Although administered by the National Park Service, mainly to preserve what is left of these valuable sites, the canyon and surrounding area are completely owned by the Navajo people, many of whom still reside here in the canyon during the summers, running small farms and living in traditional Hogans (round, low profile log cabin-like structures.) Closed to outsiders unless accompanied by a Navajo Guide, horses and cattle wander around freely among orchards and small fields, making it seem a pastoral and peaceful place now, but there is a long and complex history of struggle and violence in the whole of the southwest.. some of the most important of it happened right here. I'll get into a bit of that in another post.
This particular ruin is the only site down inside the canyon that you can visit on your own, by hiking down from the rim. The accompanying photo looking out over one section of the canyon, which you can click for a detailed view, was taken at dawn from the spot on the rim where the trail begins. I'm including it here as a good scene to put the place in some kind of context.. I took it while waiting for the sun to come up enough to start down the trail; my theory was to get down and back before it got too hot since there is no shade and the days were running in the 100° range, but I ended up having to endure it anyway because I spent so much time at the bottom shooting the ruins. The trail is about 1.5 miles and 500 ft. elevation gain which is not too bad, but with the heat and having to carry my photo gear, I was complaining to myself at the start back up when I met an old Navajo lady, at least in her late 70's and probably older, dressed in a colorful full length skirt and wearing a jacket even in such heat, hiking down all by herself. She seemed to be fine and happy, so I had to tell myself that if she can do it at her age, I should be able to make it up without complaining.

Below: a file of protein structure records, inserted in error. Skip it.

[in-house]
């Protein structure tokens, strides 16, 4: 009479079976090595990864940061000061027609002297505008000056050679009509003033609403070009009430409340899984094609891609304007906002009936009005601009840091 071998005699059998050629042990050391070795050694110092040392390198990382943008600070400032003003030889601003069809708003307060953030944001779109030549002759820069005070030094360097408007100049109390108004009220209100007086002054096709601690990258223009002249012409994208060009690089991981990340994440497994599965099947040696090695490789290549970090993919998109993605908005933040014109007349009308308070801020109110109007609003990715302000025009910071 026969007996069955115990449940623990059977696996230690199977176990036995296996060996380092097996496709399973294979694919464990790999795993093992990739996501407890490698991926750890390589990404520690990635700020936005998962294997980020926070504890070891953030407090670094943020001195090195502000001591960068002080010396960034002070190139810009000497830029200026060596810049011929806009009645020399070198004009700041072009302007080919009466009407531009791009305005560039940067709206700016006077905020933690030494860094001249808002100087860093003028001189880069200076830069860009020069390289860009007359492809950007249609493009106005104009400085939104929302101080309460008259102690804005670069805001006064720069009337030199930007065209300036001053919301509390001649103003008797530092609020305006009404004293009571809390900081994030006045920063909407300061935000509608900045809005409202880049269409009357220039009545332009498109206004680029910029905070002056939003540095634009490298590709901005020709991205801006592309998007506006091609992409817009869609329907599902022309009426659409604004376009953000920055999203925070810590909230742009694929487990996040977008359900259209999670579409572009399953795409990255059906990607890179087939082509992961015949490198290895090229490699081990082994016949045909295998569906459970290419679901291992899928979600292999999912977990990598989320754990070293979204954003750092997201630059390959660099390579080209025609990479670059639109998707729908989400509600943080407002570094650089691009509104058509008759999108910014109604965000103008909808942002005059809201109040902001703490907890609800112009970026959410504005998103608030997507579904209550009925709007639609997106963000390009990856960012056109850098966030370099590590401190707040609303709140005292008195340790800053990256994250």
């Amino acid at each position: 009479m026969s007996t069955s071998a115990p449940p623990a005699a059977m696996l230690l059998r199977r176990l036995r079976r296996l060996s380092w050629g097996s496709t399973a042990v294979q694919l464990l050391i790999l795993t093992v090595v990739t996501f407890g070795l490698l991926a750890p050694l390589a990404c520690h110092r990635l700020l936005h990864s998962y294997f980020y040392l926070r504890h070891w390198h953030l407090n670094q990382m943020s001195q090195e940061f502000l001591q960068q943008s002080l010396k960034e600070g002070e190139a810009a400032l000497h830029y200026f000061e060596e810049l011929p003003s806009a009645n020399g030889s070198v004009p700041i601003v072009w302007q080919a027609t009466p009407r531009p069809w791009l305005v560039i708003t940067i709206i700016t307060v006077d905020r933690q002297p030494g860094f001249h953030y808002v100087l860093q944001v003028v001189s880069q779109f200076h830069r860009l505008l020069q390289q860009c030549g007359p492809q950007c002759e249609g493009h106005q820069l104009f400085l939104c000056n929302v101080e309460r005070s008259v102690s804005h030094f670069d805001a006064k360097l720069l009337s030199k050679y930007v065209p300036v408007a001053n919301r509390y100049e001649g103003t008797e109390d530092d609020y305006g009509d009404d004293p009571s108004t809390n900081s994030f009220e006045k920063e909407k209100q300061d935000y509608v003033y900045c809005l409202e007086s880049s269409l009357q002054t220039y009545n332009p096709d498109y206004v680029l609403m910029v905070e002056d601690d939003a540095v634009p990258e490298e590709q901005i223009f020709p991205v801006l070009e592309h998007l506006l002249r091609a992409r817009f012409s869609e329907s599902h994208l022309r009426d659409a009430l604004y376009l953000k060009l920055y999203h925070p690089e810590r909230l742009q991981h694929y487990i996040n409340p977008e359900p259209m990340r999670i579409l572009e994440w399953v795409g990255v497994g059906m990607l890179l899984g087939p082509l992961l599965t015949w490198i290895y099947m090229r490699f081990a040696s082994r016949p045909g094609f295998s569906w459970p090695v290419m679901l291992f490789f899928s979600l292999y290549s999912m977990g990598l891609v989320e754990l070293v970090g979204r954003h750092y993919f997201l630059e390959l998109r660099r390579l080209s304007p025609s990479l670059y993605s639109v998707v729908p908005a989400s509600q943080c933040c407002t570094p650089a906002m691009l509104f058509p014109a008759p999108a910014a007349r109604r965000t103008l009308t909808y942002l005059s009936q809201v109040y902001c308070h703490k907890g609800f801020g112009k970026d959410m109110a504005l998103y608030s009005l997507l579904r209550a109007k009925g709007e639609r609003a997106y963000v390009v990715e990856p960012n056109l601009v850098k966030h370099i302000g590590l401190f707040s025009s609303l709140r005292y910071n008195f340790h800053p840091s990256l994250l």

I decided on a black and white treatment for this image due to the way it highlights the textures of the rock and especially the dark streaks of desert varnish trailing down the sheer rock face from high above.